Because the chip fits into the same platform as the dual-core model, companies can get a significant performance boost on many workloads at the same amount of power consumption, McGregor said. In addition, Barcelona, which has better virtualization features, could also make it possible to consolidate servers.
While AMD is a year behind Intel in shipping a quad-core processor, the company remains in the game because companies switch server platforms over years, not months. "If they had been out with Barcelona six months ago, then they would have been in a better position in the market," McGregor said. "But (the delay) doesn't freeze them out."
Long term, however, the financially troubled AMD will need to build Barcelona, as well as the desktop version code named Phenom, into a platform that attracts new customers. "For Barcelona to be a success, it's going to have to win some new sockets, and not just existing ones," McGregor said.
Also on September 10, AMD is expected to talk a lot about how AMD's new 10h architecture in Barcelona delivers a better price-to-performance ratio than Intel. Features contributing to the improvements in Barcelona include:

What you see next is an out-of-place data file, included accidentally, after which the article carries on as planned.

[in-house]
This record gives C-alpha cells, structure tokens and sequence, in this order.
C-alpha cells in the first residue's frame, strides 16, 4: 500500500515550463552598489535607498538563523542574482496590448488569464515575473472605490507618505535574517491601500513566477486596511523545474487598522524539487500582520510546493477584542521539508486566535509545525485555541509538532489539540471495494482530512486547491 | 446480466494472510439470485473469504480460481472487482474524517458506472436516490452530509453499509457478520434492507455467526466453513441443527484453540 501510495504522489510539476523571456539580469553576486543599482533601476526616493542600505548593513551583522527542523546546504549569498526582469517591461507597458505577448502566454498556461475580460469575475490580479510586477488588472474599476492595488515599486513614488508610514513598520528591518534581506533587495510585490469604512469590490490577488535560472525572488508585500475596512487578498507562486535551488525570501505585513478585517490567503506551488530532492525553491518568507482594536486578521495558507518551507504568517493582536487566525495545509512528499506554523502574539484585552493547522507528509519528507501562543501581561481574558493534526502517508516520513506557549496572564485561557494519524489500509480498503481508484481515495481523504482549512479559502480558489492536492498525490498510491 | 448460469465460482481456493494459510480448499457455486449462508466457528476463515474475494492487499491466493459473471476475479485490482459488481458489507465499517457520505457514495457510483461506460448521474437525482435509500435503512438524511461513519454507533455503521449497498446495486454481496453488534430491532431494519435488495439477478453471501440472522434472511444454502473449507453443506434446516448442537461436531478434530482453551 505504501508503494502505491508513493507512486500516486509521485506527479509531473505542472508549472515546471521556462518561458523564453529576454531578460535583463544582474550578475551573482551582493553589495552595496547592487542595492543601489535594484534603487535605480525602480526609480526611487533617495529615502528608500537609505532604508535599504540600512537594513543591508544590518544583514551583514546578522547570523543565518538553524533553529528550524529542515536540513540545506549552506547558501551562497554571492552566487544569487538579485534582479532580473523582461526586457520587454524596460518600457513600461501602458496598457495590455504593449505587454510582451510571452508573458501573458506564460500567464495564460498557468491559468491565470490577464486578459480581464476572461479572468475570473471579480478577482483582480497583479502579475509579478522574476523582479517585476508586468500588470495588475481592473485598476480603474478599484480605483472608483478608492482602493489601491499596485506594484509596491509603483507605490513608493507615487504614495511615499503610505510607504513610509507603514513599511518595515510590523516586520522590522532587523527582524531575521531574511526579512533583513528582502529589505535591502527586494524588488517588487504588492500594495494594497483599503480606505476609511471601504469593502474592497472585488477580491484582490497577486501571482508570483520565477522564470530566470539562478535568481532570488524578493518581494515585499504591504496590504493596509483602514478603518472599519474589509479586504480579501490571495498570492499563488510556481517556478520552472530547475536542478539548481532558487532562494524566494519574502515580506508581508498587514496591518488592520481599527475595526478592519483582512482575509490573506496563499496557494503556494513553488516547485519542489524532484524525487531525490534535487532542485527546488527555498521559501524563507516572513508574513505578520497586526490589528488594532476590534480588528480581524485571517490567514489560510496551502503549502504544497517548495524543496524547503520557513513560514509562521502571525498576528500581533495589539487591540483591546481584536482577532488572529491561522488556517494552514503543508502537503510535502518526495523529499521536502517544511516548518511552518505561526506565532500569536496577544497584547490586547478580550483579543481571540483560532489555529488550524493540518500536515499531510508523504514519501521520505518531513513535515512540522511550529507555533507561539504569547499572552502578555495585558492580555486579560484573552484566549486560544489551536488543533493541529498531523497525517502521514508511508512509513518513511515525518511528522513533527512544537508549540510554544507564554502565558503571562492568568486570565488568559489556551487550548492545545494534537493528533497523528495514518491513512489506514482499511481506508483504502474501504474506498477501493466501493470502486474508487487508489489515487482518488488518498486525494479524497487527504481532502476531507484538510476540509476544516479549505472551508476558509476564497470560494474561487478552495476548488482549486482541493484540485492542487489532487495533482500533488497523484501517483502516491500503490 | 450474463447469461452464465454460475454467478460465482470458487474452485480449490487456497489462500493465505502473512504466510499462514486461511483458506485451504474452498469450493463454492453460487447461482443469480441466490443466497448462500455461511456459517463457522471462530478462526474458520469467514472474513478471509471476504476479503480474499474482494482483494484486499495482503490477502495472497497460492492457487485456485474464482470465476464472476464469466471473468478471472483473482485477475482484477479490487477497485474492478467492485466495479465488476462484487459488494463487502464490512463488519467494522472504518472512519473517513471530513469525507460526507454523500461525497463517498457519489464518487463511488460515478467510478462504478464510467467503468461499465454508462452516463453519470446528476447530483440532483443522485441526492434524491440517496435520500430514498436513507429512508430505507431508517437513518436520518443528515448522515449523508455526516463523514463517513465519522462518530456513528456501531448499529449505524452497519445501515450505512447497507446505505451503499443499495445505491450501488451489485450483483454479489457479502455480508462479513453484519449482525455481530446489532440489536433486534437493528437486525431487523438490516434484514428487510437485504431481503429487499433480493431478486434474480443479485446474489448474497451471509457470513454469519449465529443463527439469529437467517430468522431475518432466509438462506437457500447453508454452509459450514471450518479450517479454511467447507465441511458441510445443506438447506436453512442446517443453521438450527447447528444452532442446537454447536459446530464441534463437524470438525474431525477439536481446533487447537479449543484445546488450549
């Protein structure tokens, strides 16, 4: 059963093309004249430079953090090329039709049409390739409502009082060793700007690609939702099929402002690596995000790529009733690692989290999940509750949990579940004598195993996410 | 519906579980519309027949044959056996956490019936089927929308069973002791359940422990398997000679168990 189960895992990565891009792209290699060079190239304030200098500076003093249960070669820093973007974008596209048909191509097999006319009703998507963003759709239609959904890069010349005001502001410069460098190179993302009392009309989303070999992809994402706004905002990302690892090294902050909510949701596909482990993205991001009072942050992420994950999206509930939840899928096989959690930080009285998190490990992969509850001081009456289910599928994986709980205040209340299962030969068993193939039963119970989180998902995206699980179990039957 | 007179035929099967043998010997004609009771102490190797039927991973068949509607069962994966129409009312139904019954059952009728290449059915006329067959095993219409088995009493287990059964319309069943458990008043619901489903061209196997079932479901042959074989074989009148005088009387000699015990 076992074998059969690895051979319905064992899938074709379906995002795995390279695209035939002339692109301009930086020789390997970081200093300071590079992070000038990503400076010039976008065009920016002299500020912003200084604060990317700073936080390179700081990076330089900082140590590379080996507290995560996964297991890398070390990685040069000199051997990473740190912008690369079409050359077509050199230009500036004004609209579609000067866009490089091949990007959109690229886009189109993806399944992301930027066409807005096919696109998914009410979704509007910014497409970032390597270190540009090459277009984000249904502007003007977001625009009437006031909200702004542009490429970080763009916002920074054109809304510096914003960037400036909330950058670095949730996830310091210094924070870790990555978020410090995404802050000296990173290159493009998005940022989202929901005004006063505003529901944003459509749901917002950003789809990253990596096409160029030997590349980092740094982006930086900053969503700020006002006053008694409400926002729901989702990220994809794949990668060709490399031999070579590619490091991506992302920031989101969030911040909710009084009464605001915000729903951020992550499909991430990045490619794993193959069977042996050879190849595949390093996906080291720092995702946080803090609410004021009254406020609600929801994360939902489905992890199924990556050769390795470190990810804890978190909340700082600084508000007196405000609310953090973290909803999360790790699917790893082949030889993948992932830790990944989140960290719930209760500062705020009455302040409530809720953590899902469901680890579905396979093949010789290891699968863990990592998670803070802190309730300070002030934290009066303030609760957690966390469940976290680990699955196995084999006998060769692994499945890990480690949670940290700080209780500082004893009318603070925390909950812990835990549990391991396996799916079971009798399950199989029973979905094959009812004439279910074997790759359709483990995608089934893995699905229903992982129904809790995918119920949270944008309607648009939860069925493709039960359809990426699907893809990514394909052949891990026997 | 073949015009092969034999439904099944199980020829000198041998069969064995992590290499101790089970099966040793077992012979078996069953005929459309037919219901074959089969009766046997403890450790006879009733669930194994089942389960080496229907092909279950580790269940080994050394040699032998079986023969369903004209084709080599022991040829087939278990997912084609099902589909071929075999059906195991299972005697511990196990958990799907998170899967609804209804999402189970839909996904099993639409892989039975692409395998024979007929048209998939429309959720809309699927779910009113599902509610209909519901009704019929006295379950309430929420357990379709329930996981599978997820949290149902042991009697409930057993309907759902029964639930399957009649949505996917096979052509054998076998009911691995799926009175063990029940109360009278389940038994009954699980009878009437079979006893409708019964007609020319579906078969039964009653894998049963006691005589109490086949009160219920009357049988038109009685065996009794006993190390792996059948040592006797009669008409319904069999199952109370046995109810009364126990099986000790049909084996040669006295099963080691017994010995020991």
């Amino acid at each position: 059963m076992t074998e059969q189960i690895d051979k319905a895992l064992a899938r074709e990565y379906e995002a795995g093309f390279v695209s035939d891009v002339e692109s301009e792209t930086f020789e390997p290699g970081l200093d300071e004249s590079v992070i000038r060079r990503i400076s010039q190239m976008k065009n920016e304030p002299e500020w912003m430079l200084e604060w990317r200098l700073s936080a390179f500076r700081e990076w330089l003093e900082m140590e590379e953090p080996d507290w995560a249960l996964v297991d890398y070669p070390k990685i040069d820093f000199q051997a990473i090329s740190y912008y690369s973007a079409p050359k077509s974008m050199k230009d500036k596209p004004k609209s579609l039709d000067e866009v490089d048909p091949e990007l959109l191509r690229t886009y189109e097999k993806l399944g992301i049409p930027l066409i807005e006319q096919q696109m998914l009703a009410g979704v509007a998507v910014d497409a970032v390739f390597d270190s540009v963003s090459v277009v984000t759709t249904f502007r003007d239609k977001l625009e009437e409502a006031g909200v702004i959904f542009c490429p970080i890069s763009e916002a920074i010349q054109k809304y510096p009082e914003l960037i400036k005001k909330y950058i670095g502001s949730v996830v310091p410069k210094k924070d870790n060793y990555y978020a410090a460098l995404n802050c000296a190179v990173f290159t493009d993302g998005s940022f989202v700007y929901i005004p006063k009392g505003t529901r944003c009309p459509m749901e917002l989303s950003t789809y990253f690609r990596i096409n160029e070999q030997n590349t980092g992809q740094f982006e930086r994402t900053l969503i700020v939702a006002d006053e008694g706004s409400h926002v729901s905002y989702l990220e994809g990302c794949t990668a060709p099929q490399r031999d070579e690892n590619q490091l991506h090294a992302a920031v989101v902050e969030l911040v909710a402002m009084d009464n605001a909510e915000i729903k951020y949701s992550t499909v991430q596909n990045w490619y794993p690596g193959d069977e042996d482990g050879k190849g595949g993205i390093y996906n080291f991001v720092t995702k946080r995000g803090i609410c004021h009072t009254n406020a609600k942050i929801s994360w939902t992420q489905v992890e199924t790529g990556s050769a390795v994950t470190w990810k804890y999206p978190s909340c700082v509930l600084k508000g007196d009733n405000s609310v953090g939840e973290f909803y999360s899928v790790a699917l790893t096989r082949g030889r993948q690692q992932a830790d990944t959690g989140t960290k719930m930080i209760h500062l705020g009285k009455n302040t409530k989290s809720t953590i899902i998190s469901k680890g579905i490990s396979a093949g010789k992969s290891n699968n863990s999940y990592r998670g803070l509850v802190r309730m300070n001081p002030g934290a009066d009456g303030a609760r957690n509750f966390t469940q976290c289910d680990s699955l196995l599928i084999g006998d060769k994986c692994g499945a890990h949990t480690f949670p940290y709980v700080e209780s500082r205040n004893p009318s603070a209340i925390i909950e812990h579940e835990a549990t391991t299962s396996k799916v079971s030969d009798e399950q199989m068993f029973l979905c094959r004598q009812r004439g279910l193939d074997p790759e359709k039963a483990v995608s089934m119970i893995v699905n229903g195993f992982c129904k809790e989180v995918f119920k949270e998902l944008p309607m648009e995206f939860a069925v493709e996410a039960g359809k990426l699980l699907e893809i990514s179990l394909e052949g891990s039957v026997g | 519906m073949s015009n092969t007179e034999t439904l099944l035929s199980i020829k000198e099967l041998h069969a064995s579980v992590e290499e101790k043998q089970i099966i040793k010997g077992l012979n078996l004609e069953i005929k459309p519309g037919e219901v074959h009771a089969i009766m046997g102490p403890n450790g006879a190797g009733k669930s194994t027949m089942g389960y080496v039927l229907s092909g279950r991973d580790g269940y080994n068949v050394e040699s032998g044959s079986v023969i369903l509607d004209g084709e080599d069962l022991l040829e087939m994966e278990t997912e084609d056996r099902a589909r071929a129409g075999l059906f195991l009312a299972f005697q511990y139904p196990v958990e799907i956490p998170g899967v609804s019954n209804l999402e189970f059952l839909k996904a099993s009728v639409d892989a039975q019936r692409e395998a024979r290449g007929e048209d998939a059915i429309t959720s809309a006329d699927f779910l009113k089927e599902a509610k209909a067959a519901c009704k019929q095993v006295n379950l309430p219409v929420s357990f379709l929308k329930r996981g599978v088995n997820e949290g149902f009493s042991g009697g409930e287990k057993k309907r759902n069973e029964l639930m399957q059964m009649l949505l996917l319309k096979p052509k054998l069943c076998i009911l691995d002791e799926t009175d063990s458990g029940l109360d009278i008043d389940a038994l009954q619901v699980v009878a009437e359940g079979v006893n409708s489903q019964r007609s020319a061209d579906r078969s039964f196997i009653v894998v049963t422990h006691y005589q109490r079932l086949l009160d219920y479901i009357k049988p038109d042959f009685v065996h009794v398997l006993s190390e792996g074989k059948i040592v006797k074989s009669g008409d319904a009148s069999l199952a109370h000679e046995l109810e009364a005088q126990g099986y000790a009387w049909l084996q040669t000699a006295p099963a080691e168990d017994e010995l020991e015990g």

- A move to 128-bit floating-point execution units in 10h from 64-bit FPUs. The wider design is expected to double the performance of floating-point vector operations;
- A wider fetch window -- 32 bytes from 16 bytes. This is expected to allow the processor to handle a complete sequence of three large instructions per cycle;
- Instruction-set improvements that include the addition of two advance bit-manipulation instructions, which operate on general-purpose registers;
- And virtual machine optimizations in 10h to boost the performance of AMD's virtualization technology, as well as compiler-related optimizations.
Despite the new features and analysts' opinions, the final word on AMD's success or failure lies with its customers. And their verdict will be heard loud and clear over the coming months.